"Scott Page effectively illustrates the multiplicity of results from diverse aspects of complex systems. While all too many social scientists have tried to focus on making analysis simple, Page points out that this overlooks the great variety of relevant material in our social worlds. I am looking forward to having my students read it in my graduate seminar and encourage others to do so as well."--Elinor Ostrom, winner of the Nobel Prize in economics

"At once clear and precise, Page not only makes a persuasive case for the advantages of diversity in biological, ecological, and social systems alike, but also provides the reader with the analytical tools necessary to engage real-world debates in a rational, even quantitative manner. The result is a valuable primer on a difficult and important subject."--Duncan J. Watts, author of Small Worlds: The Dynamics of Networks between Order and Randomness

"Scott Page has performed a remarkable work of synthesis. The concepts of diversity and its implications for performance and growth are common to many fields, especially biology and economics. Page has drawn these illustrations together and shown the common elements and how each field illuminates others."--Kenneth J. Arrow, winner of the Nobel Prize in economics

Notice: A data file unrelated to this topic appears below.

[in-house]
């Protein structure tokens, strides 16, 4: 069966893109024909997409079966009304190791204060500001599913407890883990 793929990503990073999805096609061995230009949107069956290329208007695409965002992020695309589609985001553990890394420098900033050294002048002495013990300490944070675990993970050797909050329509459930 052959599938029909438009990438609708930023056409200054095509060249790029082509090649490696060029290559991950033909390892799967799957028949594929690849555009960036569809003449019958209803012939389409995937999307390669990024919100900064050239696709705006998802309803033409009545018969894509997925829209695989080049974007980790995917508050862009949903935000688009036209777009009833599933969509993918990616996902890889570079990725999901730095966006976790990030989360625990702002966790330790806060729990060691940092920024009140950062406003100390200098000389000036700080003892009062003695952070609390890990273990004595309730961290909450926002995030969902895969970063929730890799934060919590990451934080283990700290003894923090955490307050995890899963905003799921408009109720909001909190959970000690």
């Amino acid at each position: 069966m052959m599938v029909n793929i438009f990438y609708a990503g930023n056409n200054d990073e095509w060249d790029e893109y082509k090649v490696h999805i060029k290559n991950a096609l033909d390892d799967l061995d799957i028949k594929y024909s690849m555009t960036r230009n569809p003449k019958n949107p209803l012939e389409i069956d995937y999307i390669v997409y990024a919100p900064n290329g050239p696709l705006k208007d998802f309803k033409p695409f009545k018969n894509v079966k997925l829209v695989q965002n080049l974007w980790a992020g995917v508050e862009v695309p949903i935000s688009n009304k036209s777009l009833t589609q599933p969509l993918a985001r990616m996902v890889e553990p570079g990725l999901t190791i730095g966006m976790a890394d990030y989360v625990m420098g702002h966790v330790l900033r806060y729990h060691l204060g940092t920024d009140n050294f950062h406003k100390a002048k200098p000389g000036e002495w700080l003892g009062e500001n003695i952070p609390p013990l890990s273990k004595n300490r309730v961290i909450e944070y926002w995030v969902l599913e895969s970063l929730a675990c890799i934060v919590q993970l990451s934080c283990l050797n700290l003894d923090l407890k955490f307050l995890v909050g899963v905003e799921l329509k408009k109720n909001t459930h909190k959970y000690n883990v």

"Page engagingly seduces readers into rather deep ideas in complex systems, including sophisticated mathematical formulas, by using a relaxed style with lots of examples. Yet the treatment is rigorous."--Simon A. Levin, Princeton University

"One of the book's many strengths is that it draws upon insights from seemingly disconnected areas of research and shows how they can be viewed within a common framework. Page's style is lively and conversational, making challenging subject matter quite readable, but without any sacrifice of rigor. He manages to convey both the excitement and difficulty of analyzing complex systems and the role of diversity within them."--Rajiv Sethi, Barnard College, Columbia University